Arkansas ran the ball roughly 63% of the time this year, so Kansas should be ready to fight in the ground game. That's not exactly welcome news to Kansas, for whom the front seven have almost undoubtedly been the weak point of the team, particularly up the middle. Sophomore running back Raheim Sanders is not among the departing Razorbacks, and he'll bring his 1,426 rushing yards into today's battle. Expect to hear that name a lot as Arkansas will try and lean on anything familiar in this game that's working.
Junior QB KJ Jefferson is another Razorback who is still in the game, and despite Arkansas' run-first mentality, he's had a very strong season. Jefferson threw for 2,361 yards with 22 TDs and just four picks, completing 68% of his passes and averaging 8.7 yards per attempt. If Arkansas had been a passing team and Jefferson maintained that level of efficiency, he'd likely be a household name. Throw in that his legs are dangerous, adding 510 yards and 7 TDs on the ground, and you have an Arkansas backfield that is still very much capable of eating up a Kansas defense that has had few highlights this year.
Defensively, Arkansas doesn't look quite as scary. They lose more production on that side of the ball from players not participating, and frankly, they weren't great at full strength. Arkansas ranked 120th nationally in giving up 6.43 yards/play this year (Kansas was 105th), and wasn't great against either the run or the pass. That said, if we look to Football Outsiders' F+ rankings (usually I use Bill Connely's SP+, but ESPN's website is garbage and I can't access it despite paying for the privilege), Arkansas is not just a mediocre 6-6 team. This measure ranks them 25th nationally, at least at full strength, with the 25th ranked offense and 60th ranked defense. And while some good players are missing, remember that this is an SEC team that's gone up against some elite competition. While it's comforting to know Kansas doesn't have to play their full-strength squad, don't expect the Razorbacks to be a pushover.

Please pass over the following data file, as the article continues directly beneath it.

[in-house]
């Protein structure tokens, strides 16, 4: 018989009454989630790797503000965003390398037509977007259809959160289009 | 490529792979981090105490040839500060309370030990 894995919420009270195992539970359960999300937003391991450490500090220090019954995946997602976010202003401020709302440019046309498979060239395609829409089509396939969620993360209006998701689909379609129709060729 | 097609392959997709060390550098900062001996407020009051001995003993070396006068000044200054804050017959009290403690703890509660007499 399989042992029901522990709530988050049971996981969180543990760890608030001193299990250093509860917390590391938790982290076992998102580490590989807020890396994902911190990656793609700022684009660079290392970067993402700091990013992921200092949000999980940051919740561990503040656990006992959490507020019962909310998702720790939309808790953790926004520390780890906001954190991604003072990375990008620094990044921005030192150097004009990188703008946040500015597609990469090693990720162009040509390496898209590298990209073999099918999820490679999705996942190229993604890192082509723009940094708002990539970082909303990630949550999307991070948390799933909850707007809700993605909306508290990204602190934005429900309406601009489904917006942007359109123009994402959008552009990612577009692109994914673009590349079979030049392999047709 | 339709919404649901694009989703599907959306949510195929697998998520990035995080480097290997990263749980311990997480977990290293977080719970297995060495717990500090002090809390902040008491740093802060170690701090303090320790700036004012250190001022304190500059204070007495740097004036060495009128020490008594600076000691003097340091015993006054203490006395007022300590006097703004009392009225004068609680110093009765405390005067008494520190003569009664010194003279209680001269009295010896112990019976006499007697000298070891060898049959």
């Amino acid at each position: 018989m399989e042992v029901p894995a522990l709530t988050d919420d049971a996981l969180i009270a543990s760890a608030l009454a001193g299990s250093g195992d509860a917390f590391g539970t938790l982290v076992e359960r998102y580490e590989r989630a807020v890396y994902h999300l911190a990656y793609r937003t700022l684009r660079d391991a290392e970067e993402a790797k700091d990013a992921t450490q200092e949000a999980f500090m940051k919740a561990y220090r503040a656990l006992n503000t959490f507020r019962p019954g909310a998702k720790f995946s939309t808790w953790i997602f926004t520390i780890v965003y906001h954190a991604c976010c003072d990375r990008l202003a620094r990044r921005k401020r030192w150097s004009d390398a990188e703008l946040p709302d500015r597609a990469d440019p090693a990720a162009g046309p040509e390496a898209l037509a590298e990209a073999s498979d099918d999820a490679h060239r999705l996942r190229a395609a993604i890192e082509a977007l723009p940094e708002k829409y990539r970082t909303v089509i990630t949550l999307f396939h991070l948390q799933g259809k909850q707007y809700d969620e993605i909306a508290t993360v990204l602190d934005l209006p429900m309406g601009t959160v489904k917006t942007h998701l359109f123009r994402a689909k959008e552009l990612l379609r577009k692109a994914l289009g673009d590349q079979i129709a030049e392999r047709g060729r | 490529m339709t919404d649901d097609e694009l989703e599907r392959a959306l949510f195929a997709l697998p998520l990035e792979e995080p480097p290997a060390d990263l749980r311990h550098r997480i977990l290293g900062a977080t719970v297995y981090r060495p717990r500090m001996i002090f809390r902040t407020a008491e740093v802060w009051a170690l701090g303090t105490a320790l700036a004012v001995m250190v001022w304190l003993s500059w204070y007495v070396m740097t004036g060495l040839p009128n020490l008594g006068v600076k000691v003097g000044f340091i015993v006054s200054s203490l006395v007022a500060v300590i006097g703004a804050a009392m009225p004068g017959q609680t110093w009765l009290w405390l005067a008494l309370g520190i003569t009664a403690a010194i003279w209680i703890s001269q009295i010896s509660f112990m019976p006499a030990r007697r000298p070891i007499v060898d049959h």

I'm tempted to go a few different ways with this. A questionable defense going up against a fully healthy Kansas offense, plus extra time for Kotelnicki to prepare? That sounds like a dream matchup. On the other hand, KU's track record against powerful offenses who can successfully run the ball in a number of ways is...well, do you remember the Texas game? It's not an entirely fair comparison because Kansas had zero fully healthy QBs ready to go in that matchup, but it still happened, and this Arkansas offense is very similar to Texas' in terms of overall efficiency and rushing success.
The spread for this game opened closer to 8, but as Arkansas' defections became known, it's dwindled to 1.5. Part of me thinks that this game is p for the Kansas offense to go off, and win by scoring a bunch of points and daring the Razorbacks to keep up. But a louder part of me remembers sitting in the stands for the Texas game, and watching games against Oklahoma, Texas Tech, and Kansas State, where the other team's offense was so effective against KU's anemic defense that the pressure was consistently on the offense to score every time they touched the ball. Unfortunately, that's what I think we'll see today. Much like Deuce Vaughn and Bijan Robinson before them, I think Jefferson and Sanders will see a ton of open field ahead of them when they get the ball today, and if they're regularly hitting home runs offensively, the pressure shifts to the Jayhawk defense, which has rarely been up to the challenge this year.
Arkansas 41, Kansas 31